The telephone call is unexpected and to the point: “I need an MS Office 2007 Trainer for six months to train 500 people for a Real Estate Organization Corporate.”
I ask for more details, there are none. “But surely your client sent you a bit more than that?”, I query the agent on the other end of the telephone.
Now either the client has much more data and is not supplying it to their agent, or the client has no data. You can’t have it both ways. (I am assuming that the agent is not lying to me!)
If the client has much more data and is not supplying it to their agent, then the client is not playing fair with their agent, and that suggests that they will continue to play unfair; neither I nor the agent can come out of this looking good.
If the client has no data, then the client is basing decisions on bad data, and decisions based on bad data are always bad decisions; neither I nor the agent can come out of this looking good.
Six-months of training involving 500 people in a new version of Microsoft Office is a major undertaking, contract or not. Here are some of the questions that a true professional would ask:
· What is the current level of expertise in each of your 500 staff members?
· What applications of Microsoft Office 2007 need to be taught?
· Which of your 500 staff need training in which applications?
· To what level should each staff member be brought?
· What channels best suit your staff? Classroom, one-on-one, web-conferencing, self-paced study?
· What acceptance tests do you have in place?
· How will you decide or know when the training has been successful for each and every one of the 500 staff members?
· What realistic corporate data and problems can be established to make the training meaningful to your 500 staff members?
· What follow-up (“booster”) training will be required?
· Do you have an established technical channel, such as a newsletter, that will allow staff members to pool their knowledge after the formal training is ended?
· What provision will you make for after-hours technical help in the delivered areas of Microsoft Office 2007?
· What Microsoft Office 2007 course material do your possess?
· What Microsoft Office 2007 course material can you provide?
· Will the instructor be required to develop specialized material for specific areas of interest?
· How much time will be set aside for the instructor to develop such material?
· How much time will be set aside for the instructor to respond to out-of-course questions?
· How do you plan to deal with questions from your 500 staff members which are not covered under the broad umbrella of “using Microsoft Office 2007”?
· Will you need a set of tests or follow-up questions prepared to asses your 500 staff members new level of knowledge?
The true professional needs to know whereabouts on the spectrum the work is sited. Will the trainer be required merely to read-from-the-book and assist students as they work through the exercises, or at the other end, will the trainer be required to analyze the needs of the 500 students and develop training materials suitable for each grade of student?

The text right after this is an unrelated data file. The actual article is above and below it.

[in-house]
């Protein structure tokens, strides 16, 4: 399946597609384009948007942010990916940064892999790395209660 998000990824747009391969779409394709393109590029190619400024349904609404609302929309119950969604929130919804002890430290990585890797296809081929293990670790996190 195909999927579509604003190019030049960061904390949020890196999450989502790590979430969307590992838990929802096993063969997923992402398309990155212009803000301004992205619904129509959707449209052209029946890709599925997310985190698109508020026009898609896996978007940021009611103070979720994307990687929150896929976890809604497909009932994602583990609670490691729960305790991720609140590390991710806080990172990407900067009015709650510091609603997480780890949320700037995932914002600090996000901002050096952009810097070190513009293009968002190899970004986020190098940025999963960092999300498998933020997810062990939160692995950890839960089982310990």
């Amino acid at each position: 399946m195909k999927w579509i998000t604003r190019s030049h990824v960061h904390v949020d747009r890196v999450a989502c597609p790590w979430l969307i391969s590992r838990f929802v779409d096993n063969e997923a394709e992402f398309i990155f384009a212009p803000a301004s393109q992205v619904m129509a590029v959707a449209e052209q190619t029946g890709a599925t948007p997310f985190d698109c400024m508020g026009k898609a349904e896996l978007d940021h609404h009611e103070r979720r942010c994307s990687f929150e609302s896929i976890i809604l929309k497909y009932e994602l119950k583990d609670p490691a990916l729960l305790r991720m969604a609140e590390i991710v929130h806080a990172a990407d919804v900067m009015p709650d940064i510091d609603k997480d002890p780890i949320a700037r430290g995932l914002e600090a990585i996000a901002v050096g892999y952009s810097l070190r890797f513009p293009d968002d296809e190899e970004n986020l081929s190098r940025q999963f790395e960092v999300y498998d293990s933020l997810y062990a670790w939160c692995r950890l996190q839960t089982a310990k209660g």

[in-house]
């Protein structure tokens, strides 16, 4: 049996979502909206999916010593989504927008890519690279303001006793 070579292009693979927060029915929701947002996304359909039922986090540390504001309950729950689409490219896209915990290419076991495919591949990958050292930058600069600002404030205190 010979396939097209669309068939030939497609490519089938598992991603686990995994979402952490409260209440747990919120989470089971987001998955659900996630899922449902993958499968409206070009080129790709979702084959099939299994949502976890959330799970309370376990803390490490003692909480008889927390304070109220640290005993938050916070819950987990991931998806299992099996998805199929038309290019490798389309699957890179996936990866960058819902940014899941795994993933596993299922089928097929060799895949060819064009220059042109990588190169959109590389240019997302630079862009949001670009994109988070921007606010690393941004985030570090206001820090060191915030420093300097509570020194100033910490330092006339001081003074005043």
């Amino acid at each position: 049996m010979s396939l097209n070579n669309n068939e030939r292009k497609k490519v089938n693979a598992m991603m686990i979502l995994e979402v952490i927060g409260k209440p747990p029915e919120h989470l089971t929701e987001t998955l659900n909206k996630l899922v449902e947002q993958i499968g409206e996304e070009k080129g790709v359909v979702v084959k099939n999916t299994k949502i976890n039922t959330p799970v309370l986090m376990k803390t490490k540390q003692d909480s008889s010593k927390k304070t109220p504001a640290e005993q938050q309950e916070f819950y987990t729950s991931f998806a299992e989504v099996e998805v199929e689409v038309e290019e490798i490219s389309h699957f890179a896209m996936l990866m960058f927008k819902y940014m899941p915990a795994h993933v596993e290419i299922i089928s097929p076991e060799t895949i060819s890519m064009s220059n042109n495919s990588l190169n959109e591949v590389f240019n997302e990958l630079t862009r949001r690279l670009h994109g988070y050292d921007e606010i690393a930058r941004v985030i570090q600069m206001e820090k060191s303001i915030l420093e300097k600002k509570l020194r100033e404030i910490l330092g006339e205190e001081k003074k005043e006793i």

At the lower end of the spectrum, which I call “Walk in whistling, with my hands in my pockets”, I would be prepared to charge a low rate; after all, I’m not being asked to do much more than show up in a clean shirt and nudge people along.
At the higher end of the spectrum, which I call “Slave long nights developing stuff”, I would charge a high rate; after all, I’m being asked to do much more than show up in a clean shirt and nudge people along; I am being asked to draw on my 40 years of training experience to develop material ideally matched to this particular client.
The overriding question that should be asked, but never gets asked is “How did you come up with a figure of six months?”. Has a survey been done to find out how many people need a session with how many programs in the Microsoft Office Suite? If not, on what measured facts do you base your figure of six months?
I thought so!
I just checked this out with my buddy Bill who is a “mechanical drawer” and he agrees with me. He would feel the same way if someone asked him to make up drawings for air-conditioning ducts for a twelve-story building, without telling if each floor was identical in layout, the number of rooms, required temperature gradients, and so on.
Doomed from the start.
Tuesday, October 06, 2009
Chris, This exposes one of the myths sincerely held by the technologically naive. The belief is that technology and related services can be purchased as a commodity, like a bag of sand or a toaster. This is expressed in your example as the belief that there is a Microsoft Office course, delivered by a single method, suitable for all students in all situations. From this point of view, the client can see their request as perfectly rational. Drew Mathers www.almost-painless.com/index.html